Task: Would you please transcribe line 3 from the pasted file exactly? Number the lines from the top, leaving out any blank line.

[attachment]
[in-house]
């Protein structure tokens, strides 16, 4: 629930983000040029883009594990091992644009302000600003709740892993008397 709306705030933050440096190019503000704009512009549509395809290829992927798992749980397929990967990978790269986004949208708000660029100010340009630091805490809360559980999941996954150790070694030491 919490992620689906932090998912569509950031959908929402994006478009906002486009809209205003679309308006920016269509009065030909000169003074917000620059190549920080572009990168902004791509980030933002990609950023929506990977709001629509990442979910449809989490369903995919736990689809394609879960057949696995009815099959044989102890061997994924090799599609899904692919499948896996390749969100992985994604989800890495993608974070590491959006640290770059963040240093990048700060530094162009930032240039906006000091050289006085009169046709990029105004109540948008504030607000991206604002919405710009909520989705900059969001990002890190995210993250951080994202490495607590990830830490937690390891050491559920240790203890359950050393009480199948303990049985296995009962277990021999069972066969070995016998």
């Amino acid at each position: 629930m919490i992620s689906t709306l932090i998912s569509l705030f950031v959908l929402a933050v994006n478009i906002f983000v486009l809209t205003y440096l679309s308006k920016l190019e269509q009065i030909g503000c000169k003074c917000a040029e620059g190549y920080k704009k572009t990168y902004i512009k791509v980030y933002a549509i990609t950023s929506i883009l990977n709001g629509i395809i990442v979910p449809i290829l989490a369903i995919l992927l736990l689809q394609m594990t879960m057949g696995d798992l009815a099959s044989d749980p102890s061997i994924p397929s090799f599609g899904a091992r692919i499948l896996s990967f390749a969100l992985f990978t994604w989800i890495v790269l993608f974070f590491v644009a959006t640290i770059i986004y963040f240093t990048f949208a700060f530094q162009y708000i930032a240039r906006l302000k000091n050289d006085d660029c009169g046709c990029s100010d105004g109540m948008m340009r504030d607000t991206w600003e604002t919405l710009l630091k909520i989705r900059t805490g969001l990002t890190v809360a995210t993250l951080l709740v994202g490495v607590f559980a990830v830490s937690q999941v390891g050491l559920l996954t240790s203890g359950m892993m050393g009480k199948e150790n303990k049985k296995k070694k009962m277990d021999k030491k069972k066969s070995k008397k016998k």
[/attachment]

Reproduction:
């Amino acid at each position: 629930m919490i992620s689906t709306l932090i998912s569509l705030f950031v959908l929402a933050v994006n478009i906002f983000v486009l809209t205003y440096l679309s308006k920016l190019e269509q009065i030909g503000c000169k003074c917000a040029e620059g190549y920080k704009k572009t990168y902004i512009k791509v980030y933002a549509i990609t950023s929506i883009l990977n709001g629509i395809i990442v979910p449809i290829l989490a369903i995919l992927l736990l689809q394609m594990t879960m057949g696995d798992l009815a099959s044989d749980p102890s061997i994924p397929s090799f599609g899904a091992r692919i499948l896996s990967f390749a969100l992985f990978t994604w989800i890495v790269l993608f974070f590491v644009a959006t640290i770059i986004y963040f240093t990048f949208a700060f530094q162009y708000i930032a240039r906006l302000k000091n050289d006085d660029c009169g046709c990029s100010d105004g109540m948008m340009r504030d607000t991206w600003e604002t919405l710009l630091k909520i989705r900059t805490g969001l990002t890190v809360a995210t993250l951080l709740v994202g490495v607590f559980a990830v830490s937690q999941v390891g050491l559920l996954t240790s203890g359950m892993m050393g009480k199948e150790n303990k049985k296995k070694k009962m277990d021999k030491k069972k066969s070995k008397k016998k």